Mechanical Engineer Nuclear
Years in this Position:
Bachelors in Mechanical Engineering
Performs modifications to the plants mechanical systems.
What I like best about my job:
I am always challenged, there is something new and interesting everyday.
Advice I would give to someone interested in this job:
Never stop learning, don't be afraid to take on new challenges.
Mechanical Engineers monitor and supervise areas involving heat transfer and fluid flow. This includes removing the heat generated by the reactor core, directing the energy to spin the turbine to generate electricity, providing emergency heat removal in case of an accident and circulating the water used to cool the reactor and regulate its temperature. Mechanical engineers will also supervise machinery design--matching the right component to the desired function, procuring the appropriate replacement parts and innovating designs to improve plant performance. Piping, valves, pumps, turbines, and diesel machines are the responsibility of mechanical engineers, as well as the organization, layout, and structural integrity of switch gear, cables, and other instrumentation.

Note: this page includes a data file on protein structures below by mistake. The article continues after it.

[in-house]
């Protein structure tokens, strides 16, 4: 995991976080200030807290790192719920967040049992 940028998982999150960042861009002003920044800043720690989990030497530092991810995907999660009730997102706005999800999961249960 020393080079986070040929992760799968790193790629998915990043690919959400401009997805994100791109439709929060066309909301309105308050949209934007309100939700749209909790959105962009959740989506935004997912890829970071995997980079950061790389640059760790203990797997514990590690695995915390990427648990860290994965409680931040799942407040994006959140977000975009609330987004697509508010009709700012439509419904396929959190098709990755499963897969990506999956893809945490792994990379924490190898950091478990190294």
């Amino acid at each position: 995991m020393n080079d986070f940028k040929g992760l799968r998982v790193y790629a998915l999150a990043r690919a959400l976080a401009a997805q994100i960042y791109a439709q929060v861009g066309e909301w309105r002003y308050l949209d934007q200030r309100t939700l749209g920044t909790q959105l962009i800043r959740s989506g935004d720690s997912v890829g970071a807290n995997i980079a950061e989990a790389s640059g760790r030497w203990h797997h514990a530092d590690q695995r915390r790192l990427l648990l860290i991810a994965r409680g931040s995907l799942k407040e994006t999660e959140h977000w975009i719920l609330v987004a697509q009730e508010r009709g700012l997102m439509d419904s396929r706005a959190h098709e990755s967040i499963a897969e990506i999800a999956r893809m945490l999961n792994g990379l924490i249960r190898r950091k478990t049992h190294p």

A nuclear power plant is not all that different from coal, oil, or gas fired plants. The Nuclear Regulatory Commission (NRC), part of our government, licenses the use of nuclear material and inspects users to make sure they follow the rules for safety.
A bachelor's degree in engineering is required for almost all entry-level mechanical engineering jobs.
Mechanical engineers are projected to have an average rate of growth through 2014. Additional opportunities will arise because the skills acquired in mechanical engineering often can be applied in other engineering specialties.
The average starting salary for Mechanical Engineers at the BS degree level is $50,000 - for MS degree level the average starting salary is $60,000. Wages for experienced mechanical engineers vary widely from $44,000 to $97,000.
Many engineers work a standard 40-hour week. At times, deadlines may bring extra pressure to a job, requiring engineers to work longer hours.